(WoodMac, 16.Oct.2023) — On the day last week that ExxonMobil announced it had reached a deal to pay US$64.5bn for Pioneer Natural Resources, there was a curiously apposite coincidence: the Energy Information Administration reported that US oil production had hit a new record high. US crude production in the first week of October was 13.2 million barrels a day, beating the previous record set in early 2020, just before the pandemic hit.
The coincidence was significant not only because ExxonMobil is making a big bet on hydrocarbons, or because it will become the largest US oil producer by some distance, although both are true. It is also that the deal is a pointer towards potentially stronger growth in US oil output in the future. As ExxonMobil consolidates the traditionally fragmented US tight oil industry, it will have the ability to increase production faster than smaller companies could have managed.
The ExxonMobil / Pioneer deal, the largest in the upstream industry anywhere in the world since Shell agreed to buy BG Group for US$82bn in 2015, has already inspired a large volume of commentary. Our own initial analysis at Wood Mackenzie includes ten key points about significant consequences resulting from the deal. But one issue that has not yet been widely explored, says Wood Mackenzie’s Ryan Duman, our director of Americas Upstream research, is what the acquisition could mean for total US oil output.
In the past few years, investor demands on US exploration and production companies for debt reduction and return of capital have been acting as a brake on the pace of growth in the tight oil sector. In the boom times of the 2010s, there were four years when crude production from the Lower 48 states rose by more than 1 million barrels per day, and in 2018, it grew by more than 1.5m b/d.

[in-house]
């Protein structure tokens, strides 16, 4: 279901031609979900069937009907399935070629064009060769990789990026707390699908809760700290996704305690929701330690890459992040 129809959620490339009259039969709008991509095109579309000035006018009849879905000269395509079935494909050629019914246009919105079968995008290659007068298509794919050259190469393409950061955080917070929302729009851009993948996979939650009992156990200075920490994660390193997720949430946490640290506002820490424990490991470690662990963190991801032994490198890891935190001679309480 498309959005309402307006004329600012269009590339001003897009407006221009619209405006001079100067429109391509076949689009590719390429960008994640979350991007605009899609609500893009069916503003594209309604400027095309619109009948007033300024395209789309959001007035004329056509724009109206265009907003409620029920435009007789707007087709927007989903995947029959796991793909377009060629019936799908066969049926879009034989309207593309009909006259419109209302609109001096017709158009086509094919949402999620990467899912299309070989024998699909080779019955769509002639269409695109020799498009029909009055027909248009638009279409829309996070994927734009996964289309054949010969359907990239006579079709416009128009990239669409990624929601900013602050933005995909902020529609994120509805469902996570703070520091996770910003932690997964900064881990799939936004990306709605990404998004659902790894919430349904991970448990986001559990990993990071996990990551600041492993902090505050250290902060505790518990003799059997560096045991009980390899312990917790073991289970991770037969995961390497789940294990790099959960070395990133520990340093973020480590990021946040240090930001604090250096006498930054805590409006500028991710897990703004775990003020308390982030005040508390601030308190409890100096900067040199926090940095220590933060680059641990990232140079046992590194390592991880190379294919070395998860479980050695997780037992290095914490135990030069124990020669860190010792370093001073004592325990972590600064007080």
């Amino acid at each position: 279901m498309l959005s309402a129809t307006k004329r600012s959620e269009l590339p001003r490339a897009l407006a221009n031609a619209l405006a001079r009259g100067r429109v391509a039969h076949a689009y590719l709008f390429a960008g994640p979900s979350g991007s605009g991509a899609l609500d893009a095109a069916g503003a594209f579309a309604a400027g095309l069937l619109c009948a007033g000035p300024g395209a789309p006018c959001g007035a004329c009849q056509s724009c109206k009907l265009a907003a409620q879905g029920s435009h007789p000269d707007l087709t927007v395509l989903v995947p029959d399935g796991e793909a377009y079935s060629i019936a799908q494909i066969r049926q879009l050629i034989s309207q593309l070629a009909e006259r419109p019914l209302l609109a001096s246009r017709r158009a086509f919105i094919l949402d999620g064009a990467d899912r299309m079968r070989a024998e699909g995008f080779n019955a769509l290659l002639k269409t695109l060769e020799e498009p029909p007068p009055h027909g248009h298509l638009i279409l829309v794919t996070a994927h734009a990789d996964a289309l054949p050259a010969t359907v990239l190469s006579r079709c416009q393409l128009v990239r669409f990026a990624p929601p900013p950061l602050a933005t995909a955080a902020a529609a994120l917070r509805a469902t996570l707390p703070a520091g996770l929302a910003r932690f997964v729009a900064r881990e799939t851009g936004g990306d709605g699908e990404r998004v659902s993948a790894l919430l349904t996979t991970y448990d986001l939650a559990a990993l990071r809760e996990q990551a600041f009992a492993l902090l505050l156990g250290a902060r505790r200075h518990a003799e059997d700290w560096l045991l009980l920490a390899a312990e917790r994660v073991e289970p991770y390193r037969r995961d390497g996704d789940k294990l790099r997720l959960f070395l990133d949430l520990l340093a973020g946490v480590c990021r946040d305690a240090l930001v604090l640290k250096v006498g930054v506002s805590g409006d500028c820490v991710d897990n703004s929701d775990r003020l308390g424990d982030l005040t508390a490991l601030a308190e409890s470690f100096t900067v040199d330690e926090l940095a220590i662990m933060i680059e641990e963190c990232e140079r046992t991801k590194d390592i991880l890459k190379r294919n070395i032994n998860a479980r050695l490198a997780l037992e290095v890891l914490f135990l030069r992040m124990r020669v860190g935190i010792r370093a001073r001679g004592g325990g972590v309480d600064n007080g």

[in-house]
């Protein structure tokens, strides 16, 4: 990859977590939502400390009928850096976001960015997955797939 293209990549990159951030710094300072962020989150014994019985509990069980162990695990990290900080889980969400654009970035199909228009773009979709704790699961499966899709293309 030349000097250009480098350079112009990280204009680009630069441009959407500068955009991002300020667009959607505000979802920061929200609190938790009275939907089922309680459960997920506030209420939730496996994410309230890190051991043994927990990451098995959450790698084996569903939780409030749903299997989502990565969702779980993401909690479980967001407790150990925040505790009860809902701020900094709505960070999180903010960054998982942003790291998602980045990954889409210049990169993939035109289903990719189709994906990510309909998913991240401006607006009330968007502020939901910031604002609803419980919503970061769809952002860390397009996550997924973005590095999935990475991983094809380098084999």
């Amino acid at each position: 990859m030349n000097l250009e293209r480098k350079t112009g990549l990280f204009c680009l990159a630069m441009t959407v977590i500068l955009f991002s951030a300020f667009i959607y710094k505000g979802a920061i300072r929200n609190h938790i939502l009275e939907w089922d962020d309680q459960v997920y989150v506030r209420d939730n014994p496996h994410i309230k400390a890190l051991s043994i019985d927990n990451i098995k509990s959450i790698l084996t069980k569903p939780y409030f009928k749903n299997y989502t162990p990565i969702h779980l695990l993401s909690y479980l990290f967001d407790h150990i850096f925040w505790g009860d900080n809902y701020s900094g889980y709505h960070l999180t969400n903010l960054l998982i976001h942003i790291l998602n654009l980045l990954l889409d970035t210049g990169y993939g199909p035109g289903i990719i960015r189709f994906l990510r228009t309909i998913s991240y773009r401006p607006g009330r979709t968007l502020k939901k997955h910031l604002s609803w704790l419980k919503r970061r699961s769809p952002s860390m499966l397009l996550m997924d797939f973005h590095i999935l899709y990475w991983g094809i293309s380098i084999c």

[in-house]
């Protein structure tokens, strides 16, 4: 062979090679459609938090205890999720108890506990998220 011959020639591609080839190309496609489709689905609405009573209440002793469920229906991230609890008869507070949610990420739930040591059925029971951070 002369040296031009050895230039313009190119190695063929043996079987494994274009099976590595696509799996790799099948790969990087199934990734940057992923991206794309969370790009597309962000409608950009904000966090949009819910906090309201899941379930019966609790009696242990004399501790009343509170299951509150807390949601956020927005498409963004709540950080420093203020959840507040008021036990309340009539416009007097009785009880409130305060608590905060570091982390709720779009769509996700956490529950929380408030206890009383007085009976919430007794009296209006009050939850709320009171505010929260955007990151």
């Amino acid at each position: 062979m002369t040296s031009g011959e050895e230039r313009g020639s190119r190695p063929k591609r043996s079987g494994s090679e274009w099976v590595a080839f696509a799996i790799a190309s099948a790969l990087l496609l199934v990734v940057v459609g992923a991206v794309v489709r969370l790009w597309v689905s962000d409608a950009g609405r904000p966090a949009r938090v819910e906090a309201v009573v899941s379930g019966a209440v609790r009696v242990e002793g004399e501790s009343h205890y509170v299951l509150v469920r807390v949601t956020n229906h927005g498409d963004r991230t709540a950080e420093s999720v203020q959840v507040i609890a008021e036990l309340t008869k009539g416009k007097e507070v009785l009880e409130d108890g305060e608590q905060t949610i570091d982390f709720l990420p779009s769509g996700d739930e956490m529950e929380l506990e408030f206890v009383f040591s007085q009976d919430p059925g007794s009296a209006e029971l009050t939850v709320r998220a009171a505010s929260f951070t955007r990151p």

Last year, Lower 48 production grew by less than half of that: 629,000 b/d. And although Wood Mackenzie is expecting an acceleration to growth of 812,000 b/d this year, we think it will slow again to just 157,000 b/d in 2024.
The merger and acquisition activity seen in the US tight oil industry in recent years has reflected those constraints. In recent deals, the combined company will typically aim to produce less than the sum of the two parts’ plans. Takeovers have been used as opportunities to step down drilling and completions activity, meeting investors’ demands for capital discipline and extending the projected runway of high-quality acreage. Not so with the ExxonMobil / Pioneer deal.
“Most E&P deals recently have been accompanied by very bearish rhetoric on production growth. This is the complete opposite,” says Wood Mackenzie’s Duman.
“ExxonMobil is talking about producing 2 million barrels of oil equivalent in the Permian Basin by 2027. That is 150,00 boe/d higher than if the deal hadn’t happened. We haven’t seen something like this from a tight oil deal for ages.”
ExxonMobil is not cutting back on activity, and expects to produce more through increased recovery.